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Leaders [ edit ]
Mullah Mohammed Hassan Akhund First Deputy Council of Ministers
At large; spoke to
Reuters by satellite telephone from an undisclosed location on May 4, 2003 Reported to be a leader in the
Taliban's Quetta Shura. [1 ] Reported captured in late February 2010.
Abdul Rahman Zahed Deputy Minister of Foreign Affairs
Allegedly created an impression that he entered Pakistan after the
U.S. invasion of Afghanistan, but had returned before the end of 2001 to his home village in Loghar province; [2 ] at large
Reported to be a leader in the Taliban's Quetta Shura. Reported captured in late February 2010.
Mullah Ubaidullah Akhund
* Captured by Pakistani forces, late Feb. 2007
Died of heart disease in a Pakistan prison in 2010 [3 ] [4 ] [5 ]
Mullah Abdul Razaq
Afghan forces captured Razaq while scouring a rugged mountainous region north of
Kandahar, April 1, 2003. Razaq's son, Abdul, had been killed on September 5, 2002 as he tried to shoot President [6 ] Hamid Karzai. Abdul Razaq testified he had merely started out as a civilian, conscripted into Afghanistan's civil service by the Pakistan who was promoted to Commerce Minister, without ever becoming a member of the Taliban. He testified he had taken advantage of an amnesty Karzai offered when the Taliban fell, and had not been involved in politics since the fall of the Taliban. [7 ]
Khaksar Akhund Deputy Minister of Interior Affairs
Staged a public press conference in
Kabul, late November, 2001 and denounced the Taliban; by August 2002, he supports the U.S.-backed Afghan government of Hamid Karzai; at large [8 ]
Qari Ahmadullah Minister of Security (Intelligence)
Killed in late December 2001 by a United States bombing raid in the
Paktia province [9 ]
Nooruddin Turabi Minister of Justice
Allegedly sheltered in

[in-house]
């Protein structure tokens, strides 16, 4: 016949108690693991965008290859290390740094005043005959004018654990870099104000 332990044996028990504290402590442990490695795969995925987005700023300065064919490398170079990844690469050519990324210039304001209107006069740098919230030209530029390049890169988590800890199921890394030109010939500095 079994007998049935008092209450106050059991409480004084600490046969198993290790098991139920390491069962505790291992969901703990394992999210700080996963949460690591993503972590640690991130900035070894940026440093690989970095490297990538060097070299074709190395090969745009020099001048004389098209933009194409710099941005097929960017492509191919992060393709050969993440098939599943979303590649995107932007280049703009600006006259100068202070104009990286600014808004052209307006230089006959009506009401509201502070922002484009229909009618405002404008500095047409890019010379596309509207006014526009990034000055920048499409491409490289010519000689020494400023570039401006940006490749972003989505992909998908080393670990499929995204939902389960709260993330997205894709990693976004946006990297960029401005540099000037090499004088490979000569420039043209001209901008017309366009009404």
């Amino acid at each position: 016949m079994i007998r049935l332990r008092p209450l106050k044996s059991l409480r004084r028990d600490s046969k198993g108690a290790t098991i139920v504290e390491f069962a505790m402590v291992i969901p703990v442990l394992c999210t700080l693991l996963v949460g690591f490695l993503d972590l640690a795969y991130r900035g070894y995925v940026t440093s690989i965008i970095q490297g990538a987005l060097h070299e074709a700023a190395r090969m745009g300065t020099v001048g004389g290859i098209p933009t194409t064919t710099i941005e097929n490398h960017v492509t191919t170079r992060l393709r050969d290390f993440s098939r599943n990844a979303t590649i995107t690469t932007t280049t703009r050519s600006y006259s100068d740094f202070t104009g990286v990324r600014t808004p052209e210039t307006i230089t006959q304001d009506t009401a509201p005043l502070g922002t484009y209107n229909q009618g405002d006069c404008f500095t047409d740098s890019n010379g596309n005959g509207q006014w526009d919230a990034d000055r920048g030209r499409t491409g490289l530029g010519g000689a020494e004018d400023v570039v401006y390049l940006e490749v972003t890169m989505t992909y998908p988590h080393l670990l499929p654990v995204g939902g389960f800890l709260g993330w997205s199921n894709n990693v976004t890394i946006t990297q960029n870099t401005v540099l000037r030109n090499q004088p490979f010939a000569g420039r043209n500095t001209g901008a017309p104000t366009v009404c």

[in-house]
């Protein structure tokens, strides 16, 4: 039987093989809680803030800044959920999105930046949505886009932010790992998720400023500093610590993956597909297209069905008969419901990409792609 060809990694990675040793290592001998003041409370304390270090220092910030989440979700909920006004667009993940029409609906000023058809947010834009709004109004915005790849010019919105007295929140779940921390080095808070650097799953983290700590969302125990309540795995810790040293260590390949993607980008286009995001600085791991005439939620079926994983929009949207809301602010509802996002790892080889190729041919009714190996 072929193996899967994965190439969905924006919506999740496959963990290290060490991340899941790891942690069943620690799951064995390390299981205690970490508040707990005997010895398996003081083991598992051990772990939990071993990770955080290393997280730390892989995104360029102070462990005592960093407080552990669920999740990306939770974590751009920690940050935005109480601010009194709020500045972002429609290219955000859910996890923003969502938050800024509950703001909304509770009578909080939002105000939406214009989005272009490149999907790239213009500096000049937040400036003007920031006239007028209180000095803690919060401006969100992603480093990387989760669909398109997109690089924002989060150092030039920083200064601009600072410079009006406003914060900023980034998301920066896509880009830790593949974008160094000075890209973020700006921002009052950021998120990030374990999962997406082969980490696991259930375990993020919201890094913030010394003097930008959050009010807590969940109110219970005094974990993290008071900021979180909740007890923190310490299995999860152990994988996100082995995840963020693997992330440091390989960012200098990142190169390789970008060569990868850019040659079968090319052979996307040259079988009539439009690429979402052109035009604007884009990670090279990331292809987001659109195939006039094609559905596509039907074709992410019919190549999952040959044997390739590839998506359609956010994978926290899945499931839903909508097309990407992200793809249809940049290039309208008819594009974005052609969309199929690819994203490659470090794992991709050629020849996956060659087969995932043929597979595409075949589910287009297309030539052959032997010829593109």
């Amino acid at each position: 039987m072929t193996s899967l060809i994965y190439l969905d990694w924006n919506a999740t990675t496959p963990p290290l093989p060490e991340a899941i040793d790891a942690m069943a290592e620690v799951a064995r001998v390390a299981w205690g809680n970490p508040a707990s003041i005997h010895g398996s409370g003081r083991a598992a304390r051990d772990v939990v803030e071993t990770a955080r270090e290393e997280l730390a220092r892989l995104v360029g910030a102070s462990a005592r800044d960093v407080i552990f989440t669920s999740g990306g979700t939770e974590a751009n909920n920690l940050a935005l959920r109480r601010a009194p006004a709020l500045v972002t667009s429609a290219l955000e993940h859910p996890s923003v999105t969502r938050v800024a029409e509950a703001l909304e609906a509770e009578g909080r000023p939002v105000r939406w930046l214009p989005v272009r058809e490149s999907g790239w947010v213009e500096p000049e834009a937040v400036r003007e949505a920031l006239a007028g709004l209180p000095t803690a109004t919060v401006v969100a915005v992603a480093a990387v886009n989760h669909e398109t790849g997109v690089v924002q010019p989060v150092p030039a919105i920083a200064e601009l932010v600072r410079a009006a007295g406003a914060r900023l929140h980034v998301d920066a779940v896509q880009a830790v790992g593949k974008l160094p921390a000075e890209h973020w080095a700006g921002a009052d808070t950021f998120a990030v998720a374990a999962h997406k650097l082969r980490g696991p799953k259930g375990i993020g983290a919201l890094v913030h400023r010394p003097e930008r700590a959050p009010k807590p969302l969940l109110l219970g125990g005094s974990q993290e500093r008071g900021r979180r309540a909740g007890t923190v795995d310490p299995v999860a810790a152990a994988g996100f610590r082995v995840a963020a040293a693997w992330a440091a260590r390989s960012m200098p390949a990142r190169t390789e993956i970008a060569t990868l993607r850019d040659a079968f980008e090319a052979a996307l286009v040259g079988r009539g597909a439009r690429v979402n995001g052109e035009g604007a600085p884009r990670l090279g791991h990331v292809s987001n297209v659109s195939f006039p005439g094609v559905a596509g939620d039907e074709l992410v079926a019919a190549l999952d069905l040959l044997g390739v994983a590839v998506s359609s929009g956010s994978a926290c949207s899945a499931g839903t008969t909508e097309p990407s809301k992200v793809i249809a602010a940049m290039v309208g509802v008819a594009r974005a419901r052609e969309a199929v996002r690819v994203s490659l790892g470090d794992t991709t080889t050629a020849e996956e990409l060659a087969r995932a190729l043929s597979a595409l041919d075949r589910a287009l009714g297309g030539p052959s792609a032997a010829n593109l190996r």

Quetta by Pakistani officials by the end of 2001; captured by United States forces and then set free and given general amnesty in early January 2002 [2 ] [10 ] [11 ]
Amir Khan Muttaqi Minister of Culture & Information
Allegedly moved to
Peshawar, Pakistan before the end of 2001 and still "hiding out in the Pakistani frontier" March 19, 2002; [2 ] [12 ] still at large
* In February 2002, he was "hiding with his military force about 5 miles from Uruzgan village";
Abdul Raqib First Deputy Council of Ministers
Unknown (is he the same Abdul Raqib as the official from the agriculture department in 2003?
) [15 ]
Governors [ edit ]
Other high-ranking officials, ambassadors and envoys abroad [ edit ]
Field commanders [ edit ]
Chief of Staff
Mullah Dadullah senior military commander
Escaped from the siege of
Kunduz in November 2001 and reached Kandahar. Took part in the evacuation of Kandahar, then may have returned to his native town Kajai in Helmand province. Allegedly participated (by giving orders via cell phone) in the murder of [16 ] Ricardo Munguia on March 27, 2003. He was nicknamed by the anti-Taliban resistance before the Taliban government fell as the Lame Englishman because he a) lost a leg in the jihad and because b) he's as cunning as the devilish English.
One of the most effective commanders in the resistance, he has been linked to massacres of Shi'a, the scorched earth policy of Shi'a villages in 2001 (which he boasted about once on the radio), the summary execution of men suspected of throwing hand grenades into his compound in 2001 (they were hanged at one of the main roundabouts), and
suicide bombings. Killed on May 13, 2007.
Jalaluddin Haqqani Described as Taliban's current military leader
First mujahideen commander to capture a city,
Khost, from the Soviets, in 1991. [35 ] Didn't ally with the Taliban until after their capture of Kabul in 1995.
Hamid Karzai asked him to serve as Prime Minister, in an attempt to split off the Taliban's moderate wing.
Abdul Razaq Nafez field commander
Shahzada provincial commander
Interviewed by the
in Pakistan, in 2003. New York Times [36 ] Later reports, apparently based on the NYT article, additionally claimed he was captured in 2001, sent to Guantánamo, released 2003, killed in US raid on Taliban in late May 2004. But the only
Shahzada held in Guantanamo wasn't captured until 2003, and wasn't released until 2005. There is no evidence that the Guantanmo detainee named Shahzada was ever a member of the Taliban, or that he had enrolled in the Taliban following his release.
Muhammad Hasan Rehmani militia commander
In early 2010 an individual named
"Mullah was reported to have been a recently captured leader of the Hassan Rehmani" Taliban's Quetta Shura. He was alleged to have been a former governor of Kandahar. A second recently captured Taliban leader was named [1 ] "Mullah . He was alleged to have been a former Taliban foreign minister. Muhammad Hassan"
Gul Mohammed Jangvi field commander
On July 19, 2006 explained the Taliban's unexpected withdrawal from
Helmand. [37 ]
Akhtar Mohammad Osmani field commander
Killed in U.S. airstrike in December 2006. Confirmed dead by Taliban officials.
Mullah Abdul Zahir group commander
Killed in the U.S. airstrike that killed Osmani in December 2006
Sheikh Ilyas Khel Commander
Captured in Pakistan as of August 2, 2007
References [ edit ]